Permanent incapacity or Total and Permanent Disablement – When language matters
Superannuation is a part of all our lives that we sometimes take for granted. However as we age the significance of superannuation in retirement becomes more apparent. What if we don’t make it to the normal retirement age before we are forced to leave work. What good is our superannuation at the age of 30 or 40 when due to illness or injury we are unable to continue to work.
Fortunately there have been a number of changes to Superannuation in recent years and as you may know one significant change was the introduction of MySuper. This new product became the default position for all members of superannuation funds unless they chose to opt out of the MySuper product. A significant element of MySuper is the inclusion of both death and disability insurance on everyone’s account. Whilst this may provide some peace of mind it is also important to understand the correct terminology or phrasing when discussing your insurance with the superannuation fund.
In most instances when you call your superannuation fund you won’t actually be speaking with the fund, you will be speaking with an administrator who may only have limited understanding of what it is you are asking for. If you call and say that you have stopped work because of an injury you may be directed to make a claim on the basis of permanent incapacity. For the lay person the term permanent incapacity and total and permanent disablement is often used interchangebly when describing how their injuries or illnesses have prevented them from being able to return to work. However with Superannuation funds these two phrases have very different meanings and can lead to very different outcomes.
Permanent incapacity is a designated ground upon which a person can apply to have early access to their full superannuation account balance. In most instances it is a straight forward process and after some time you will receive payment of your account balance.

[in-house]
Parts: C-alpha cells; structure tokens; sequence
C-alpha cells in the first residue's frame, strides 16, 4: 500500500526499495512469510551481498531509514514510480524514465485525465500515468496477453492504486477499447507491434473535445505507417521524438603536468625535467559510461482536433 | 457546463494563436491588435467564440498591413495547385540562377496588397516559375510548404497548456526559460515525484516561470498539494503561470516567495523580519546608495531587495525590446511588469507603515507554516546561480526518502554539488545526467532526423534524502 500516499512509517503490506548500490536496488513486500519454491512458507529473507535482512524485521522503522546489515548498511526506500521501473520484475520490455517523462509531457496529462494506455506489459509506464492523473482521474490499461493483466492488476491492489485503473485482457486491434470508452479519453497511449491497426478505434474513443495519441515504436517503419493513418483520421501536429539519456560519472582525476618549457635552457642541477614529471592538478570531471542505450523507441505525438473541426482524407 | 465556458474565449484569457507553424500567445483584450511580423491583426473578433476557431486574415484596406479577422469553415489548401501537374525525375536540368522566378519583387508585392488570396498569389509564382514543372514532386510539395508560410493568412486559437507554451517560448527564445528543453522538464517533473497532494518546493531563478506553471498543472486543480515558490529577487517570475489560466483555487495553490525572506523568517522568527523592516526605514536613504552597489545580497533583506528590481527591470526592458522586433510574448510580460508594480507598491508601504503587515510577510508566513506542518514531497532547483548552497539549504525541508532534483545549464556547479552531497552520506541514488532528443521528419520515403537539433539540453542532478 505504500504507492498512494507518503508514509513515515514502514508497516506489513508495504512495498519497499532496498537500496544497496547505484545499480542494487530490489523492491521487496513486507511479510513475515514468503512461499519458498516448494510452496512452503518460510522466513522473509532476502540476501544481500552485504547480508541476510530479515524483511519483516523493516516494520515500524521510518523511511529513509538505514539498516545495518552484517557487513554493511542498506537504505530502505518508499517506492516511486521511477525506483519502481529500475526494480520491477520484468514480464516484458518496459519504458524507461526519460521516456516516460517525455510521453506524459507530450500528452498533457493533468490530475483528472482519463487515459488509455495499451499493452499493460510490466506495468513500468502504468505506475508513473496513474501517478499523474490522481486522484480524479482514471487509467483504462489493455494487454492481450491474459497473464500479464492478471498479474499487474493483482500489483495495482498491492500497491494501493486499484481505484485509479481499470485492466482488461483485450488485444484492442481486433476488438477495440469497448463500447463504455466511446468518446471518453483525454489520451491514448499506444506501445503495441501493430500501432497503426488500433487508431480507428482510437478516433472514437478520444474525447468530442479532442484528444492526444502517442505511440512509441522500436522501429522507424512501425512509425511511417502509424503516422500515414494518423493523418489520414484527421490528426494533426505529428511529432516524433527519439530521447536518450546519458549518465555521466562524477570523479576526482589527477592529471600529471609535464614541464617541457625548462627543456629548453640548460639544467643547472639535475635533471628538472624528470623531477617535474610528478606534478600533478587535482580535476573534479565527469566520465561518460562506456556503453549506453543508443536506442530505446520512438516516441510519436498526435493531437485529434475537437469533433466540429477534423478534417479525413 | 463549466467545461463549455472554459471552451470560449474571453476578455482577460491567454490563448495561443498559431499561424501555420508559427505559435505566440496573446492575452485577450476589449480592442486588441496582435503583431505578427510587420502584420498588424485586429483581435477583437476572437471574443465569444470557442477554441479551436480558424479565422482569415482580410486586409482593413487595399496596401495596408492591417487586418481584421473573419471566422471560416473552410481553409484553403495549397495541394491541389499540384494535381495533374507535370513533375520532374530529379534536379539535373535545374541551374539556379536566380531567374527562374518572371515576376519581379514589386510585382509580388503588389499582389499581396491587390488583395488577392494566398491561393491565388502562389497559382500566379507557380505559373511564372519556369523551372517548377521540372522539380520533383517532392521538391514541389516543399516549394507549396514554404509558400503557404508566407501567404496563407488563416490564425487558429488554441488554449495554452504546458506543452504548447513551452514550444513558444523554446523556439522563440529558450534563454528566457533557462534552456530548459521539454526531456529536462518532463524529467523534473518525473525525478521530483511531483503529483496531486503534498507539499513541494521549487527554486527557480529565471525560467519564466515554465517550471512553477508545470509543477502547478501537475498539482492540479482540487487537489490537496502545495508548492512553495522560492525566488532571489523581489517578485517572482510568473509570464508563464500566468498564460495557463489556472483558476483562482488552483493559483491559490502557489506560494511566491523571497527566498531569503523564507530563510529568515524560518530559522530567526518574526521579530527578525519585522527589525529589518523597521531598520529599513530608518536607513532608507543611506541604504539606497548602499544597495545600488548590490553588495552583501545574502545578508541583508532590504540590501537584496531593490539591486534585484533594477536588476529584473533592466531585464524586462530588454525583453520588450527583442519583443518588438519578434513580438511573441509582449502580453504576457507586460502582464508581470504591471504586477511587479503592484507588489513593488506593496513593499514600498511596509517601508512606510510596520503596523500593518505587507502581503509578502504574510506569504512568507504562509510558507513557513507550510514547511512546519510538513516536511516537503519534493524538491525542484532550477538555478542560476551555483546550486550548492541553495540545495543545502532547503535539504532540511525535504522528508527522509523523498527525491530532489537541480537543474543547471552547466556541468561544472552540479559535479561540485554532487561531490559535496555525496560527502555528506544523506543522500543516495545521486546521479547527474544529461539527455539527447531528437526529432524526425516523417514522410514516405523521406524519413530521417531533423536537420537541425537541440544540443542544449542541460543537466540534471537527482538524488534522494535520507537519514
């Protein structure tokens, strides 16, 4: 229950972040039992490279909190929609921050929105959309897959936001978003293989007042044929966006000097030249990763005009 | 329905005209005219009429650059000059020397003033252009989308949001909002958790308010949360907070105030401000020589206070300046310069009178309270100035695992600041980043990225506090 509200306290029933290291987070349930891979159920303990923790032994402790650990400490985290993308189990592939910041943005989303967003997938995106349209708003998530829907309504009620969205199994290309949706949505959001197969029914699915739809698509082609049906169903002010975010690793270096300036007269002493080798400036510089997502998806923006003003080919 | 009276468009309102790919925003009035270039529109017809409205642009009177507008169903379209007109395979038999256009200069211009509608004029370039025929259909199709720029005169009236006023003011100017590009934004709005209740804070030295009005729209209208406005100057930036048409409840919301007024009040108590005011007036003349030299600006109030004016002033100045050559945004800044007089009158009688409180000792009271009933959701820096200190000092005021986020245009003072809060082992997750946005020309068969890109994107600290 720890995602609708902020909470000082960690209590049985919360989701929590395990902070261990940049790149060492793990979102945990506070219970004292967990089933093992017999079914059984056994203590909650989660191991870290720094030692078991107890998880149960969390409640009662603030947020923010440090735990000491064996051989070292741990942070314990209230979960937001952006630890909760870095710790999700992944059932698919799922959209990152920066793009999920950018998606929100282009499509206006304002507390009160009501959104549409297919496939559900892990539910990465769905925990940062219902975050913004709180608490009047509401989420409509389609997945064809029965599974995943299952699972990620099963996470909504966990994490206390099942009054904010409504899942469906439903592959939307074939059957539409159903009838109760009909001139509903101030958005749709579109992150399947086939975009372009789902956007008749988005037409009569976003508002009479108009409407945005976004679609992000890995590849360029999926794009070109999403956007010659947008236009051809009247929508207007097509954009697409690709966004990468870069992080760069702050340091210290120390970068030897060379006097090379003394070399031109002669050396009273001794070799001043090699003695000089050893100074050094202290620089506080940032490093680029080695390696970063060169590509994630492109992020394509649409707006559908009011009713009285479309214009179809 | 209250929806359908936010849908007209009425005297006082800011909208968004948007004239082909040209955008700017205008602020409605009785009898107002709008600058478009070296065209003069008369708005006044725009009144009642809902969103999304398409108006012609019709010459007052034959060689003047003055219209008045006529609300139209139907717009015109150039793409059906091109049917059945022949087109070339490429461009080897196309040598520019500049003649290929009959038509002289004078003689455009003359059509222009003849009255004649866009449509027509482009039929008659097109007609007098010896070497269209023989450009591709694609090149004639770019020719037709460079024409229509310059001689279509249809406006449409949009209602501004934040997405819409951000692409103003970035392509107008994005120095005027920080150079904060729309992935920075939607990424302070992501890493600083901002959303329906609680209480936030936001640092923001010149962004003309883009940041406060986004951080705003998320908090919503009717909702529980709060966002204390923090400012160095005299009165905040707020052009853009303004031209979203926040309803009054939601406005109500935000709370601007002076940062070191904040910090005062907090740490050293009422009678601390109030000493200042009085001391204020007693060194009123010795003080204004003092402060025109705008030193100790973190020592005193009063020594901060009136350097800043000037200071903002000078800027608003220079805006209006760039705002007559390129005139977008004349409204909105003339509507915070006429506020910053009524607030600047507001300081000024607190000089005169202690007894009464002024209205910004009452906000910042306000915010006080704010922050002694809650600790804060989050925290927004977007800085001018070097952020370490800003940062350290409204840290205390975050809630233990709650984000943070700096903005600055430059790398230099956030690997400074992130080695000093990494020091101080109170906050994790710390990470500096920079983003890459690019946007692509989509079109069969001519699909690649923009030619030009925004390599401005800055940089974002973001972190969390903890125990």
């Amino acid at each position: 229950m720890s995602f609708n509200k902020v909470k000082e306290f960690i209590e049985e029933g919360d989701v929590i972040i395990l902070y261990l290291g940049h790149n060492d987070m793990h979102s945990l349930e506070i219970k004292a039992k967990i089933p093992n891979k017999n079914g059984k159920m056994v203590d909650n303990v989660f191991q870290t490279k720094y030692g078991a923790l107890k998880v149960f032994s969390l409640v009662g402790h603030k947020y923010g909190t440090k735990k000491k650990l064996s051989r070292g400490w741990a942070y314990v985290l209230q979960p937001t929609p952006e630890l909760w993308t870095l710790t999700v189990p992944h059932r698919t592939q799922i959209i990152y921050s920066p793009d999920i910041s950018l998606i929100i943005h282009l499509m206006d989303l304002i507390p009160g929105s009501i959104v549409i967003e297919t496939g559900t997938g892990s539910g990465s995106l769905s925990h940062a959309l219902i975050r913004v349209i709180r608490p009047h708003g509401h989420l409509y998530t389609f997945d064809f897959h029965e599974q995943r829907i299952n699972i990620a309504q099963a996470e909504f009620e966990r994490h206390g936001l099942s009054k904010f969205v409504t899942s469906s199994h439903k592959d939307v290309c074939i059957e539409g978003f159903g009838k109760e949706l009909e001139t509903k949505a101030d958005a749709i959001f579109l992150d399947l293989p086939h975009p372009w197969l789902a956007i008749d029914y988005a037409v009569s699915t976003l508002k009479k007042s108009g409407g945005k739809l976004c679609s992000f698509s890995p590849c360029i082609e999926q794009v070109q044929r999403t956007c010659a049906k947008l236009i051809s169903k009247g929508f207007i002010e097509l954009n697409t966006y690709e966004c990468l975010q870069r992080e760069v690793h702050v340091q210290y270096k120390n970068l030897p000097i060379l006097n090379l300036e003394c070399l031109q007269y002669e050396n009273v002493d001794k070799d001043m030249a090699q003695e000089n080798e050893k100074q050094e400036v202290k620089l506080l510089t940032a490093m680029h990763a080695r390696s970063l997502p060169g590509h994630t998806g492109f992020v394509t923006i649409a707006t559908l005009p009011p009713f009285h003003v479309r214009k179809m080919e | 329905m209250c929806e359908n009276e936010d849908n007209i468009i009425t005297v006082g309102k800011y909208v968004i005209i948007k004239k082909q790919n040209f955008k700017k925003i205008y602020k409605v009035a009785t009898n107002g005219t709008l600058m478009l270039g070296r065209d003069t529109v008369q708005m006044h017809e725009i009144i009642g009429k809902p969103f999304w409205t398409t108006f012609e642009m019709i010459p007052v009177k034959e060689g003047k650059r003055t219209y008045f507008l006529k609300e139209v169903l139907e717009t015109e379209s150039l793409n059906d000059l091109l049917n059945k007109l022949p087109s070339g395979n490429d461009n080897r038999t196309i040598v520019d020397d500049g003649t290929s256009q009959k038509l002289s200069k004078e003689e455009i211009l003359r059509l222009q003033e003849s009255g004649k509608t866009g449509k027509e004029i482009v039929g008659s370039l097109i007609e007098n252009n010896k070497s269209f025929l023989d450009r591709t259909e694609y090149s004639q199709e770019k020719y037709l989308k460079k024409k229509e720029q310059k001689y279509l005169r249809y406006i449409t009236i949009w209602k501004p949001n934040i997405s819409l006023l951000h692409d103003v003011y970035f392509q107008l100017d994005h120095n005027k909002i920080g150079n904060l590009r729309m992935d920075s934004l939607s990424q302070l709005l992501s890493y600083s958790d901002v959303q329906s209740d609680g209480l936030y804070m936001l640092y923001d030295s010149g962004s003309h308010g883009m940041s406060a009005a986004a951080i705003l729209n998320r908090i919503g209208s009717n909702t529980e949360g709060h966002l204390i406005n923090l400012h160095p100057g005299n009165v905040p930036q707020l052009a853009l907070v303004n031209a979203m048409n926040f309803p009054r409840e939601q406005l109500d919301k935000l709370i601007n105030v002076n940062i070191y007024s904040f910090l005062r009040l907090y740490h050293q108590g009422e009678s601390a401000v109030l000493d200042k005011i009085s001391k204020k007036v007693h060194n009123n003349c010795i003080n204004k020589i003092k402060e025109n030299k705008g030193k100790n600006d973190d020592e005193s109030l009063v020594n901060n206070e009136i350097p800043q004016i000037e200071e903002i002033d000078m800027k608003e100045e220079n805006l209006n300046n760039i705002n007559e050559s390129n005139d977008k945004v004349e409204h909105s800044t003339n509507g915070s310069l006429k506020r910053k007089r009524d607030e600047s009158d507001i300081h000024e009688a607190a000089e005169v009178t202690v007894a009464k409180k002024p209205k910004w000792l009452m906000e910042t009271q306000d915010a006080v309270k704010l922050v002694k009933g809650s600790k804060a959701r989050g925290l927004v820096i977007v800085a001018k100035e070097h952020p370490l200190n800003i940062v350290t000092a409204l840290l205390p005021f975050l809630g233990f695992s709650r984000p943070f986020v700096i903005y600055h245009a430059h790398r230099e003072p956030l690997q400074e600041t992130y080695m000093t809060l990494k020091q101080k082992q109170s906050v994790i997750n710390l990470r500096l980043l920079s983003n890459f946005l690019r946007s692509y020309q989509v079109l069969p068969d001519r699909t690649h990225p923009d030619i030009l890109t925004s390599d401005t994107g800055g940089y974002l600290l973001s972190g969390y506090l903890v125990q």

However what you may have missed out on is the additional insurance benefit which is referred to as a total and permanent disability benefit. Often this insurance benefit is $60,000 or more and when you are no longer able to work that extra money can go a long way in assisting you to retrain into suitable employment or otherwise offset the loss of future superannuation contributions because you can’t work to normal retirement age.
You may wonder how something with such a significant result can be so easily confused, well in order to obtain release of your account balance on the grounds of permanent incapacity you must prove that your ill-health (whether physical or mental) makes it unlikely that you will engage in gainful employment for which you are reasonably qualified by education, training or experience. In comparison, to receive payment of a total and permanent disability benefit you need to prove that you are so disabled as a result of injury or illness that it is unlikely that you will ever again return to employment for which you are suited by education, training or experience. As you can see the wording is very similar, but with a result that can be tens of thousands of dollars apart.
If you didn’t know the difference don’t worry you are not alone. The important point is to know and to ask for what you are entitled to. If you feel that you have missed out on additional benefits from a past claim and have been unable to work it is important to contact your fund and clarify what you are entitled to. If you are still unsure you should then seek independent legal advice outside of the fund so that you can properly understand what your entitlements are and receive assistance in obtaining any entitlements you may not have known about.
Contact Super Claims Australia for all your superannuation, insurance or disability matters. We are here to help.